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What support is there at VUMC if I am sexually harassed or know it’s happening?

SHARE is part of VUMC’s larger efforts to foster an inclusive and equitable culture of mutual respect

by April 17, 2023

Heather Kamper, LCSW, is SHARE Center Coordinator, a clinical counselor in Work/Life Connections-EAP and part of Faculty and Staff Health and Wellness

  •  I went into the patient’s room to discuss her symptoms, and her family would not stop talking about my body and laughing. I felt so humiliated.
  • I bent down to put on the blood pressure cuff, and he touched my chest. Even though he has a TBI, I still feel violated.
  • It was my first day in the department, and my co-workers kept commenting on how fit I was. It was like my expertise, training and excitement about this new position didn’t matter at all.
  • I saw a post-it note in the breakroom that said, ‘man or woman – there is no in-between.’

Although the statements above are fictional, the reality of sexual harassment and its impact is not. The SHARE Center (Sexual Harassment: Awareness, Response and Education) was launched in 2020 to provide a confidential place for VUMC faculty, staff and Allied Health professionals to discuss experiences of workplace sexual harassment, build skills, and learn ways to connect to additional resources to support their needs.

Heather Kamper, LCSW

SHARE is part of VUMC’s larger efforts to foster an inclusive and equitable culture of mutual respect. We want all employees to feel supported and empowered to identify, disrupt and prevent workplace sexual harassment.

Raising Awareness

The SHARE Center raises awareness by providing presentations focused on sexual or gender-based harassment and discrimination, and I also participate in several committees focused on workplace violence prevention.

Our efforts continue to raise awareness about sexual harassment as a form of workplace violence – regardless of the relationship between target and harasser. We refocused our efforts in addressing sexual harassment in the context of the MeToo movement and the patterns of behavior changes that hospitals have seen across the country in which our clinicians and staff have been targeted by patients and their visitors.

Responding to Incidents

Research (National Academies of Sciences, 2018) shows that when people are sexually harassed, their least common response is to formally report the experience. The SHARE Center responds to incidents of sexual harassment by offering a safe, confidential resource for employees to process their experiences and the impact that they’ve had.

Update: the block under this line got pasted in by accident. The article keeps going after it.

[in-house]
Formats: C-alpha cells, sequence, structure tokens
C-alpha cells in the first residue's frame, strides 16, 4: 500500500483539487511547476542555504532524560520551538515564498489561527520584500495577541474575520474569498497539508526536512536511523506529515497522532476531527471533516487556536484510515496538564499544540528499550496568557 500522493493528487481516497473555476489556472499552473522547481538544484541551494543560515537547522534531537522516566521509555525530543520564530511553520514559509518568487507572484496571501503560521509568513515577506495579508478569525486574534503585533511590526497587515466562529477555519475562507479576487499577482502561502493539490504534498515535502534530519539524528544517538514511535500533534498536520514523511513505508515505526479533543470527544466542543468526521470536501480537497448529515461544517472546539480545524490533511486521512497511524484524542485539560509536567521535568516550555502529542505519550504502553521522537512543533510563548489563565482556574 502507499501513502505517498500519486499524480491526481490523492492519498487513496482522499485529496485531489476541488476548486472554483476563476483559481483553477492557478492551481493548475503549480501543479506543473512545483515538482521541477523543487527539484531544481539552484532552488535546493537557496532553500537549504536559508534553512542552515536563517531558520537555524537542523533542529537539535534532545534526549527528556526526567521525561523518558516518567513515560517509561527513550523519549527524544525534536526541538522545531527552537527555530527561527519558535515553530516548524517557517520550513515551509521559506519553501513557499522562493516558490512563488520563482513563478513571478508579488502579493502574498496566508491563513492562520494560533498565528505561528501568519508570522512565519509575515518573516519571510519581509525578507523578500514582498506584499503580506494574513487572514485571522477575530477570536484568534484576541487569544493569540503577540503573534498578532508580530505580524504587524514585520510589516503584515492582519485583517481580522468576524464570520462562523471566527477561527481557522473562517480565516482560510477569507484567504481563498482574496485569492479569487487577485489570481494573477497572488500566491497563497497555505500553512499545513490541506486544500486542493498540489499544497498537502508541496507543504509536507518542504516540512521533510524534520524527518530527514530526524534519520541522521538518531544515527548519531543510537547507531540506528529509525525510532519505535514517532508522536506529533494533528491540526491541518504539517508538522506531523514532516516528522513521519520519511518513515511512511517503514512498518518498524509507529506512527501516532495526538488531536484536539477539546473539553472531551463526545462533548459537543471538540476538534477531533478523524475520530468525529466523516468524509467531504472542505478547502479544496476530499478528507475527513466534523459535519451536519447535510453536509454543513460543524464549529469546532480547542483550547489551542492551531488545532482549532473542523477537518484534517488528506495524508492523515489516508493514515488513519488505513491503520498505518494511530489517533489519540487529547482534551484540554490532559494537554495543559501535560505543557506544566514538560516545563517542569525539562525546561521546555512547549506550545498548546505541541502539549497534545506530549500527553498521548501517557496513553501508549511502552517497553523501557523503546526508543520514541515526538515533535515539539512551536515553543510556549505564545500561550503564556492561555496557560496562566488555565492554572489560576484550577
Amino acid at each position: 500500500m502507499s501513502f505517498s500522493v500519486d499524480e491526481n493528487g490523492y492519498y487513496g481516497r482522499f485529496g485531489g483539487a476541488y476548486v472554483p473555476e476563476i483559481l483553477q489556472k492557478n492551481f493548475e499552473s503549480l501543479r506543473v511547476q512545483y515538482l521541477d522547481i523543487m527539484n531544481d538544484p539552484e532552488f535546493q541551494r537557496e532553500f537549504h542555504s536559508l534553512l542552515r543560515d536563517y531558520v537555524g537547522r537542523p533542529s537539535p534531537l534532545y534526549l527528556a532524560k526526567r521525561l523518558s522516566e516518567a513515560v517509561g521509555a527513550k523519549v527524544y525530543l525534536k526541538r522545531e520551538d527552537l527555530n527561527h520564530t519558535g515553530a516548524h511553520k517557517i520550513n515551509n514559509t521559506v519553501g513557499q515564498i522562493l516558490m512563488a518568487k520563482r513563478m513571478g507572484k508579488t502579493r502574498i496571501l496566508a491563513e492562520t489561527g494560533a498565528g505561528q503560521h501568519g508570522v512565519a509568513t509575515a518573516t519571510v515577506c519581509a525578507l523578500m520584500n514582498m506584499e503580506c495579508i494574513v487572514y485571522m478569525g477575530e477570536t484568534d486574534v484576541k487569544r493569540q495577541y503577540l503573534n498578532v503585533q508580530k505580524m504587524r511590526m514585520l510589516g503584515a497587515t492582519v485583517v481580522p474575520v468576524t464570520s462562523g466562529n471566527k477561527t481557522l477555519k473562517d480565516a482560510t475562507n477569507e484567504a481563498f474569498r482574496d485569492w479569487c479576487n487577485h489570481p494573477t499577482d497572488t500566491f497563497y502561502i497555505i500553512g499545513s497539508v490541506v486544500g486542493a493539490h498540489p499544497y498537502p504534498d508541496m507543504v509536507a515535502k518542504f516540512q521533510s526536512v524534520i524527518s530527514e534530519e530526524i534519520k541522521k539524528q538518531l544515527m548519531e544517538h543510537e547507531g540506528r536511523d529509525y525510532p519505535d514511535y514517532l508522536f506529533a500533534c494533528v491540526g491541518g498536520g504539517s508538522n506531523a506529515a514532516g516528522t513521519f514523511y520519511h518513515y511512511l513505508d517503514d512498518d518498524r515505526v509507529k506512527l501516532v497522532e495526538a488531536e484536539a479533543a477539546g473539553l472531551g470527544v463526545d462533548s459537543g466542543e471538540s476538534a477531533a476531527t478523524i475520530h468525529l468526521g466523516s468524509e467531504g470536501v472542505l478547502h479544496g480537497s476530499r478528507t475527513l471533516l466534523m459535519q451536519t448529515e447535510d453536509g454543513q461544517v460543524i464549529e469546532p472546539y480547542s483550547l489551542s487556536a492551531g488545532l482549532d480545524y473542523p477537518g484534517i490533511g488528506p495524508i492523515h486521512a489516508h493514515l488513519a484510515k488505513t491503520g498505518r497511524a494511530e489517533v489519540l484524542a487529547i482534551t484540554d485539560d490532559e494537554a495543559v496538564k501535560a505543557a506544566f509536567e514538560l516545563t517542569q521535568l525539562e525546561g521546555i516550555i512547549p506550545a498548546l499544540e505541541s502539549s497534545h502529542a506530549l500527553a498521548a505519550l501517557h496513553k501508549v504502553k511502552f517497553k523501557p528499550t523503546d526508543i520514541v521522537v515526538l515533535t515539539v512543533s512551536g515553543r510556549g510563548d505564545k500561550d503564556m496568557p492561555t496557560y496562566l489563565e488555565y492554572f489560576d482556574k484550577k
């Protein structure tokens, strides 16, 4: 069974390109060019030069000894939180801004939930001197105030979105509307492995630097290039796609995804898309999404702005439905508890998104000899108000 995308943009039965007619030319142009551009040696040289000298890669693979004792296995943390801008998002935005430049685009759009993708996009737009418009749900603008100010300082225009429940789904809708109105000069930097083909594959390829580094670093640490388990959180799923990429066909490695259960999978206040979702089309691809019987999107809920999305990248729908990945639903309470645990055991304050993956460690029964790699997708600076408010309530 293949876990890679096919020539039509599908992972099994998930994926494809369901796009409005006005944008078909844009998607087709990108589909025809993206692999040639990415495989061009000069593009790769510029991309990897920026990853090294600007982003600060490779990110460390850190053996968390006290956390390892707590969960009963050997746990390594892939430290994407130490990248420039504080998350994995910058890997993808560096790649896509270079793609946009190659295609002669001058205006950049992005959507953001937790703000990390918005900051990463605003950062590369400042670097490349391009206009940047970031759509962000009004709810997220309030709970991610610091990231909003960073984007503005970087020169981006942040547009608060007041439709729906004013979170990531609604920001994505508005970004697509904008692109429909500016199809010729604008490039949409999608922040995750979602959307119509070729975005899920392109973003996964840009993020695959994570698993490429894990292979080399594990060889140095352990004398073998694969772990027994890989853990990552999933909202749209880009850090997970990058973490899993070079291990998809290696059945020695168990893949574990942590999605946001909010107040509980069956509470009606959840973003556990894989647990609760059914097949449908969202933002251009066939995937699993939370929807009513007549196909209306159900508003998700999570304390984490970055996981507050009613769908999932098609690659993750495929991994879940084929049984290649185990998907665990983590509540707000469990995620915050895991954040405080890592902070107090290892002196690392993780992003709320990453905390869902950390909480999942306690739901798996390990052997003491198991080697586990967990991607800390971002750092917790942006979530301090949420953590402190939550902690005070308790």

“When we speak up for ourselves, we not only get the help we need, we destigmatize this issue and help everyone at VUMC get the help they need,” said Jeff Balser, MD, PhD, President and Chief Executive Officer of VUMC and Dean of Vanderbilt University School of Medicine, at a 2021 Leadership Assembly.

Help is available at SHARE whether you believe the behavior was intended to be harassment or not. Just like you would get care for an accidental needle stick that happened while caring for a patient, it’s vital to get support for any experience of harassment or abuse that leads to strong emotions – even if you think the person wasn’t necessarily trying to cause harm.

Sexual harassment can take many forms in an academic medical center, and the SHARE Center knows that any form it takes can trigger strong reactions and feelings and be difficult to talk about. Recognizing this, SHARE provides counseling to anyone who has experienced or witnessed sexual harassment – whether caused by another employee, a patient, a patient’s family member, a contractor, or a visitor.

Education and Workplace Consultations

The SHARE Center’s education and workplace consultations empower VUMC leaders who want to intervene in unhealthy or unprofessional behaviors but are unsure how to do so while managing workgroup dynamics.

Through our SHARE Center educational offerings, we are creating opportunities to increase the skills of our employees to intervene in sexual harassment and support the well-being of colleagues here at the Medical Center. After attending an educational workshop put on by the SHARE Center, I want VUMC employees to feel more encouraged by our discussion on the dynamics involved in sexual harassment.

We can have more honest conversations with each other about the impact that our actions have on one another. These conversations can help ensure that people who are harmed receive the support they need. Participants can take practical, new skills back to their labs, workgroups, teams, departments, units, and more effectively intervene if they see harassment in any form.

The SHARE Center was created to be exempt from any mandatory reporting requirement and can work with employees who have reported the harassment, those who do not intend to do so, and those who are unsure and want to speak about their experience.

To learn more about the SHARE Center, go to ask questions, schedule a virtual or in-person session, or to arrange an awareness presentation or educational workshop, contact Kamper at or 615-936-1327.

Work/Life Connections EAP, SHARE Center, Heather Kamper